The Federal Reserve is expected to hold off on raising interest rates for the first time in 11 policy meetings on Wednesday. But investors are betting that the pause will not last.
The pattern of stopping and then speeding up again is becoming well established around the world. Reserve Bank of Australia suspended his own campaign it has raised rates again only twice earlier this year, including last week. The Bank of Canada left rates unchanged for four months before picking them up again in a surprising move on June 7.
That’s because inflation is proving to be stubborn. Across a range of economies, from Melbourne to Munich to Miami, it was hard to beat. Many central banks are struggling with rate hikes that are only slowly easing, fueled by higher costs for services that include things like concert tickets, rent and hotel rooms.
“Everybody has a similar problem,” said William English, a former Fed staffer now at Yale University, noting that policymakers in Britain and the eurozone are facing inflation problems that have much to do with the Fed. European Central Bank policymakers also met this week and are expected to continue raising rates.
Policy may become more difficult to predict in the coming months as officials try to assess whether interest rates are high enough to ensure their economies slow enough to curb price growth.
“We’re in a period where we’re kind of fumbling,” Mr. English said. “It will be a period of considerable uncertainty.”
The Fed has already raised rates sharply over the past 15 months, just above 5 percent in May, and those higher interest rates are trickling down through the economy.
in recent speechesFed officials have indicated they may soon “skip” a rate hike to give them time to assess the impact of their changes so far, and investors they bet that Fed officials will hold policy steady at their meeting on Tuesday and Wednesday before raising rates one more time in July. But these predictions are uncertain: Traders usually have a fairly clear idea of what the Fed might do at its meetings, but this time markets see a small but real chance that U.S. central bankers will raise rates this week.
Doubts are partly related to the fact that the Fed will receive a key inflation measure, the consumer price index, on Tuesday. But it also reflects what a difficult time this is for economic policy in the United States and around the world.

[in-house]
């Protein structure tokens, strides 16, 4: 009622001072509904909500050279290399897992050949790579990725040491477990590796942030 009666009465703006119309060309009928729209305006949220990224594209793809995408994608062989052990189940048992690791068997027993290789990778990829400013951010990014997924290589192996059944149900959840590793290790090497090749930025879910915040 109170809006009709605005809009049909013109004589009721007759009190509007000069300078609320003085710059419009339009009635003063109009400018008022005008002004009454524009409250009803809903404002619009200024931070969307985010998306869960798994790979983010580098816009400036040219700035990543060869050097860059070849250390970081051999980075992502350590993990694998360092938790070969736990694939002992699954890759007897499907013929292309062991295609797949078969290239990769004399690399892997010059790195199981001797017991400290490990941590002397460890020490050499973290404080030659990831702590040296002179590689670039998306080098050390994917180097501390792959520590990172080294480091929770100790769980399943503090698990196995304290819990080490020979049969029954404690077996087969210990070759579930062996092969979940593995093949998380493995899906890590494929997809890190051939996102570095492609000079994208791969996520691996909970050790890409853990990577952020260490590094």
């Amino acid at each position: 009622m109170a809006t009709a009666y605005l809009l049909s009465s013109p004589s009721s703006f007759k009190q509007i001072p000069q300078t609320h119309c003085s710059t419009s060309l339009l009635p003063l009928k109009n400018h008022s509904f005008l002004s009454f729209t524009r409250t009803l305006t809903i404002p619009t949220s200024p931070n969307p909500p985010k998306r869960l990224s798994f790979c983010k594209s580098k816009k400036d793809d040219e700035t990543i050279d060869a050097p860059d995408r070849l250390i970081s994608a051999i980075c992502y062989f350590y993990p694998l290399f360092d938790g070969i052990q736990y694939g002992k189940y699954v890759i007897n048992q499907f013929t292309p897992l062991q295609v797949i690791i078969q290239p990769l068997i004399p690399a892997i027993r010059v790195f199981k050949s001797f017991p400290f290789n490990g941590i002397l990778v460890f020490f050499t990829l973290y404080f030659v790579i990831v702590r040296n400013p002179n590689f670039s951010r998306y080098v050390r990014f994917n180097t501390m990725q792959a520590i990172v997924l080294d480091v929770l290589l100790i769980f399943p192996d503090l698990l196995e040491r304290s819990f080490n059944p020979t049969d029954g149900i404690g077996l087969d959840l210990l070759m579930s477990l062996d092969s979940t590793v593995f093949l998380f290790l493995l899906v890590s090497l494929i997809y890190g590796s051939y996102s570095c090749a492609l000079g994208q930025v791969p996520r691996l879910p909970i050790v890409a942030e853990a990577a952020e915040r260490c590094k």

This is the worst episode of inflation in America and many of its peer economies since the 1970s and 1980s, so it’s been a long time since the world’s policymakers grappled with the problem. And while inflation is weakening, it has also shown its staying power.
In the United States and elsewhere, inflation began in goods such as cars and furniture but moved to services such as plane tickets, education and haircuts. This is worrying because utility price increases tend to be driven by general economic trends rather than one-off supply issues and may be more permanent.
“Service price inflation appears to be persistent here and overseas,” Reserve Bank of Australia Governor Philip Lowe said. in speech explaining the central bank’s surprise move last week.
Fed officials worried that today’s rate hike could prove sticky.
Wage gains remain fairly brisk, which could limit how quickly prices fall as employers struggle to cover rising labor bills. And while the slowdown in rent growth should cool headline inflation, some economists have questioned whether it will be enough to keep inflation down.
“The recovery in the housing market raises questions about how durable these lower rent increases will be,” said Christopher Waller, the Fed governor who often favors higher interest rates. recent speech.
At the same time, central bankers want to avoid plunging the economy into a recession that is more painful than necessary.
That’s why the Fed may be stalling this week. Officials recognize that monetary policy takes months or years to take full effect. And recent banking riots could further slow borrowing and spending, officials are still monitoring the situation.
“Anecdotally, it’s actually not that bad — but we don’t have enough survey data either,” said Jelena Shulyatyeva, senior U.S. economist at BNP Paribas. Will be watching for more evidence Dallas Fed Bank survey this month.
Still, after Australia and Canada raised rates last week, investors were wondering: Could this mean the Fed will also be more aggressive than expected?
“It’s a mistake to make simplistic comparisons,” said Krishna Guha, head of the global central bank policy and strategy team at Evercore ISI, adding that the Fed still seemed likely to pause in June while it considered a possible move in July. While the rate hikes abroad underscored that inflation is proving sticky globally, he said it was no surprise.
“We know inflation has been frustratingly slow to come down,” he said.